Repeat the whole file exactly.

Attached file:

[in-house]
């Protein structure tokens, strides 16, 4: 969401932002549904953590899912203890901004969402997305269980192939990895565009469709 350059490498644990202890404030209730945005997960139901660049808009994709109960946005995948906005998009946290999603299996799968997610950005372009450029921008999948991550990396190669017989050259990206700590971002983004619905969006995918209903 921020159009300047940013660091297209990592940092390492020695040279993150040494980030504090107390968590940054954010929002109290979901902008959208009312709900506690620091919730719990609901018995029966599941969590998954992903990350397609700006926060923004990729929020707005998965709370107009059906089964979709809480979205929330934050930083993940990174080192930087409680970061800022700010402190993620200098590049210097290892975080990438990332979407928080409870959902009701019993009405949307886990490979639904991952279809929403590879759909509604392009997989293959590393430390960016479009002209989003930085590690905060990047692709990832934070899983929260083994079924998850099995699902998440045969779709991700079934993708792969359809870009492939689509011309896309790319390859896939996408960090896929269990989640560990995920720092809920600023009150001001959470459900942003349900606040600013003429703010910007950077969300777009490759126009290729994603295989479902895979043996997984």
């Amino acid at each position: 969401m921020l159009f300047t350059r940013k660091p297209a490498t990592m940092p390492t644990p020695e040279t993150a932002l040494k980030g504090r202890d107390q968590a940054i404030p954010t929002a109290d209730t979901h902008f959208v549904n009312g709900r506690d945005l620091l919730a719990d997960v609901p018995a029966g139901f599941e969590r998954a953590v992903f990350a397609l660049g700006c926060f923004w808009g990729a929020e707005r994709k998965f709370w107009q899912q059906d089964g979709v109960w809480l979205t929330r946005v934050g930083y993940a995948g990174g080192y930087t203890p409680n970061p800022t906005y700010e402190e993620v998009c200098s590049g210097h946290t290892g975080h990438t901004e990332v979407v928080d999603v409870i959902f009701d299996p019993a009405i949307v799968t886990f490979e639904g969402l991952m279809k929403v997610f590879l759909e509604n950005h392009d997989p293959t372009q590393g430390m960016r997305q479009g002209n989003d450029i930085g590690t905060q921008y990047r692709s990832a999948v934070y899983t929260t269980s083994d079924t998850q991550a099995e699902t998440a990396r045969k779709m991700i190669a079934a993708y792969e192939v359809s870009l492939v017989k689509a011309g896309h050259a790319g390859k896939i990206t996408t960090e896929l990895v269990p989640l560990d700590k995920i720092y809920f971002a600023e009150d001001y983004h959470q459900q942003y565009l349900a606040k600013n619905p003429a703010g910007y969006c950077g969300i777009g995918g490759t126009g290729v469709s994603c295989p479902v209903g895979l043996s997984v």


[in-house]
């Protein structure tokens, strides 16, 4: 969401932002549904953590899912203890901004969402997305269980192939990895565009469709 350059490498644990202890404030209730945005997960139901660049808009994709109960946005995948906005998009946290999603299996799968997610950005372009450029921008999948991550990396190669017989050259990206700590971002983004619905969006995918209903 921020159009300047940013660091297209990592940092390492020695040279993150040494980030504090107390968590940054954010929002109290979901902008959208009312709900506690620091919730719990609901018995029966599941969590998954992903990350397609700006926060923004990729929020707005998965709370107009059906089964979709809480979205929330934050930083993940990174080192930087409680970061800022700010402190993620200098590049210097290892975080990438990332979407928080409870959902009701019993009405949307886990490979639904991952279809929403590879759909509604392009997989293959590393430390960016479009002209989003930085590690905060990047692709990832934070899983929260083994079924998850099995699902998440045969779709991700079934993708792969359809870009492939689509011309896309790319390859896939996408960090896929269990989640560990995920720092809920600023009150001001959470459900942003349900606040600013003429703010910007950077969300777009490759126009290729994603295989479902895979043996997984």
């Amino acid at each position: 969401m921020l159009f300047t350059r940013k660091p297209a490498t990592m940092p390492t644990p020695e040279t993150a932002l040494k980030g504090r202890d107390q968590a940054i404030p954010t929002a109290d209730t979901h902008f959208v549904n009312g709900r506690d945005l620091l919730a719990d997960v609901p018995a029966g139901f599941e969590r998954a953590v992903f990350a397609l660049g700006c926060f923004w808009g990729a929020e707005r994709k998965f709370w107009q899912q059906d089964g979709v109960w809480l979205t929330r946005v934050g930083y993940a995948g990174g080192y930087t203890p409680n970061p800022t906005y700010e402190e993620v998009c200098s590049g210097h946290t290892g975080h990438t901004e990332v979407v928080d999603v409870i959902f009701d299996p019993a009405i949307v799968t886990f490979e639904g969402l991952m279809k929403v997610f590879l759909e509604n950005h392009d997989p293959t372009q590393g430390m960016r997305q479009g002209n989003d450029i930085g590690t905060q921008y990047r692709s990832a999948v934070y899983t929260t269980s083994d079924t998850q991550a099995e699902t998440a990396r045969k779709m991700i190669a079934a993708y792969e192939v359809s870009l492939v017989k689509a011309g896309h050259a790319g390859k896939i990206t996408t960090e896929l990895v269990p989640l560990d700590k995920i720092y809920f971002a600023e009150d001001y983004h959470q459900q942003y565009l349900a606040k600013n619905p003429a703010g910007y969006c950077g969300i777009g995918g490759t126009g290729v469709s994603c295989p479902v209903g895979l043996s997984v």